"We are having a vigorous debate in the United States, and I think that’s a healthy thing," Obama said, repeating that thought three times. But, he said, the dynamic will change once the recess ends and the lawmakers — and the debate — return to Washington.

Aboard Air Force One, White House spokesman Bill Burton further sought to distance Obama from the "un-American" comment: "Well, I think there’s actually a pretty long tradition of people shouting at politicians in America."

Meanwhile, the White House returned to campaign mode, starting with sending members of the Cabinet to key states. The tech-savvy Obama team directly responded to what it considers misinformation through its Twitter and Facebook accounts online, as well as a new page of the White House’s Web site.

Organizing for America, Obama’s political operation, also urged supporters to visit the offices of members of Congress to express their support for overhaul.


  1. Route101

    Most of us don’t know what the draft proposals are or mean, so it’s difficult to be rationally for or against the whole thing. However, those of us with health insurance already are paying for those without in the form of higher premiums, deductibles, co-payments, limitations, etc. The un(der)-insured use emergency rooms for basic medical care. Hospitals and doctors pass those costs on in the form of even higher prices that insurers pay and then pass on to the insured. Charges and costs are ridiculously high. So, the status quo stinks (also).

    My out of pocket costs have increased every year for decades. Insurance companies (health, life, property, auto, liability, etc.) are businesses. These days many working people do not have health care coverage, and can or would pay for some sort of group coverage. If there is some way to cut the waste, fraud and abuse (private and governmental), lower the costs I and others now pay, and get more people to shoulder some of their share, then I would welcome it.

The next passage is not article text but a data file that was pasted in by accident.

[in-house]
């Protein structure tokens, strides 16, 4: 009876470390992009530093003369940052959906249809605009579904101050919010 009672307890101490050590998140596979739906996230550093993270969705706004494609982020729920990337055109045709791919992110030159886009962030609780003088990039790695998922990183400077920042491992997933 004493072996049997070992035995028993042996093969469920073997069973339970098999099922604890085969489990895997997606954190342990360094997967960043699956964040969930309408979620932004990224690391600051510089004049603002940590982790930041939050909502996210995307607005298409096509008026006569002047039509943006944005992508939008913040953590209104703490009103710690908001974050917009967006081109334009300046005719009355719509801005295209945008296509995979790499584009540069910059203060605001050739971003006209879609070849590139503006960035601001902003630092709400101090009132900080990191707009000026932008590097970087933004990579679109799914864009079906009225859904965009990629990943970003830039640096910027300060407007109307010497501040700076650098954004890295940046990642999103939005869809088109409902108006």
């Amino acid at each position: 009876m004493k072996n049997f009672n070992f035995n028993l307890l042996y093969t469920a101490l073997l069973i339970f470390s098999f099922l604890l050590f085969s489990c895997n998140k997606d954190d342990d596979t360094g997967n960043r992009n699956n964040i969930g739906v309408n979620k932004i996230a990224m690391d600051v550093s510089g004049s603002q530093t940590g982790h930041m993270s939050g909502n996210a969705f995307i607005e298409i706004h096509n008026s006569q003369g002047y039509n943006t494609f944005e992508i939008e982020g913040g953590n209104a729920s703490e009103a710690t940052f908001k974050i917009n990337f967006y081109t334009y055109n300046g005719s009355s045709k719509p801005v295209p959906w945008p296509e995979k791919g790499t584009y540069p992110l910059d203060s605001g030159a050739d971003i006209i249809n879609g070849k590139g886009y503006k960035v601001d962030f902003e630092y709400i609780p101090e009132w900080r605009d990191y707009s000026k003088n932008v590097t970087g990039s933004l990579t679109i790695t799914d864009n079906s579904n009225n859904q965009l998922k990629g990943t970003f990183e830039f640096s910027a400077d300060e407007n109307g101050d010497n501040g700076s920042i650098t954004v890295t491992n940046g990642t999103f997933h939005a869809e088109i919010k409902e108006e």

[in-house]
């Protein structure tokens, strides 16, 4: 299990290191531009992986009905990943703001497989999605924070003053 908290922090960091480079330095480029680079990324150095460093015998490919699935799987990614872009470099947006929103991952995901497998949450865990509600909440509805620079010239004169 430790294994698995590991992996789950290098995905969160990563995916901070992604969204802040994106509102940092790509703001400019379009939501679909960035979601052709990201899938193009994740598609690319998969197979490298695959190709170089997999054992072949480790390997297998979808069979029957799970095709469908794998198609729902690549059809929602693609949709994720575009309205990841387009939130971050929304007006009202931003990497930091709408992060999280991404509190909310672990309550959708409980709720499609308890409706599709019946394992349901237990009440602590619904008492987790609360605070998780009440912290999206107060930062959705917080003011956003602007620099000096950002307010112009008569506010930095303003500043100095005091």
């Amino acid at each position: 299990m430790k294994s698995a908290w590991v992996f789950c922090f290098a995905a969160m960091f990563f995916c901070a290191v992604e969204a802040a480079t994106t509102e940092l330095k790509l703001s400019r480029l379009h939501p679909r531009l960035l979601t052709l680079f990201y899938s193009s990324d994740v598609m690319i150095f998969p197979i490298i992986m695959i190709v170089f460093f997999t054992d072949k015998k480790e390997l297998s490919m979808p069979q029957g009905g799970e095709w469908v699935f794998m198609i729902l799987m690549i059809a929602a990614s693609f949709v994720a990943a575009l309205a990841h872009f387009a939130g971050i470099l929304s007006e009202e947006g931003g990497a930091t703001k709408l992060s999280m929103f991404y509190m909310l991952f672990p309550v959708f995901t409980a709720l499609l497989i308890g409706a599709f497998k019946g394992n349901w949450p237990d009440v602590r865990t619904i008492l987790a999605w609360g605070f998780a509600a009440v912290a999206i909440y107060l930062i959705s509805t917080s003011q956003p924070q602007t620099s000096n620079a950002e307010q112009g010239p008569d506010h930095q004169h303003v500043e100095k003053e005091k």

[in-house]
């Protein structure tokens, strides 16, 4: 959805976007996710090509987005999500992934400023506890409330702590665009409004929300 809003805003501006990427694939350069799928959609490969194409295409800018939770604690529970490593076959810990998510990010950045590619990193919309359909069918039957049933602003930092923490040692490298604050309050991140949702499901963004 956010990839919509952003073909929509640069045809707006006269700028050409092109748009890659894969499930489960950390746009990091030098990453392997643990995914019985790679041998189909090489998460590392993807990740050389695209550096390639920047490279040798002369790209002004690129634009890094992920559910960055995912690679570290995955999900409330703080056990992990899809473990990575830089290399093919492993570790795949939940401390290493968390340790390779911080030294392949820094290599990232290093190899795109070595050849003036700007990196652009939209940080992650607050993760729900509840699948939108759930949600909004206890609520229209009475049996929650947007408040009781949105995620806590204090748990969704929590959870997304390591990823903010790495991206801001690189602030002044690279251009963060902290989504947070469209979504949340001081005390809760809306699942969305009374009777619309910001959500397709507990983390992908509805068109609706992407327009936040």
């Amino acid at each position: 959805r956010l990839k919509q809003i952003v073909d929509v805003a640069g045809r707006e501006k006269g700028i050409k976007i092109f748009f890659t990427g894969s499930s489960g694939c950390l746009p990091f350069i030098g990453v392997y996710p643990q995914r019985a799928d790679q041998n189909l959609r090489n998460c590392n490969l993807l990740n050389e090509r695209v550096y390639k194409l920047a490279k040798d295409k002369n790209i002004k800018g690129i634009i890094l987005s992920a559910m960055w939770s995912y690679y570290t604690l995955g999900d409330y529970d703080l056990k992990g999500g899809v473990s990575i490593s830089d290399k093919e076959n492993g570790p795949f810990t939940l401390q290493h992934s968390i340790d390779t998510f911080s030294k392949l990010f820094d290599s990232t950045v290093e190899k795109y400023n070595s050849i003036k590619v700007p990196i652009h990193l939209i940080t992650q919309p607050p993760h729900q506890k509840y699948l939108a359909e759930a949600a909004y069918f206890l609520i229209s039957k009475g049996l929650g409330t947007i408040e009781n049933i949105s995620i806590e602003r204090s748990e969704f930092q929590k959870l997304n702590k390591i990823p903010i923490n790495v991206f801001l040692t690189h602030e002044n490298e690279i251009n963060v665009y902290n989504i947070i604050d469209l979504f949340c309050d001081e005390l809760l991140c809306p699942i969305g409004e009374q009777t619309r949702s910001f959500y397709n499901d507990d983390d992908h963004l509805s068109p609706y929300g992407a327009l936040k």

However, this issue is turning into another political game where the people are just the pawns. Insurance companies are spending tons of money lobbying and advertising (then they’ll come back with more rate increases to “cover expenses”) and politicians are using it for their own career (sic) purposes. It’s more than enough to make you sick – if you can afford it.

  2. hologram5

    Agreed, good post. The insurance companies are spending grips of money right now because they know that people are tired of paying through the nose for terrible coverage. Not to say we’ll get any better from the US Gov. But hey, we have to start somewhere right? Even little change is better than none at all.

    To Boldly Go…
    Anywhere there is sanity…

  3. anoyaliberal

    I saw where the gov. wants us to turn in people who spread “misinformation”about obamacare but so far obama is the only one I have seen or heard doing any spreading! All Americans are saying is YES we need some change in insurance ,and NO we can not trust the government to be the change, all we have to do is look at the track record.Farm programs -Killing small farmers, social security -do you feel secure?Border security lol,national security?homeland security? When did we decide our nation wasn’t our homeland???Balanced budget,well the list goes on and on… WE can not afford to turn any more of our care over to the government they will kill us with rules and regulations for our own good.What is now the finest health care system on earth will be lost in red tape and if you think its expensive to see a doctor now just think what you will be charged to be put on a bureaucrats waiting list to see if you are worthy to see a doctor who may be allowed to put you on a waiting list for a specialist…obamacare NO NO NO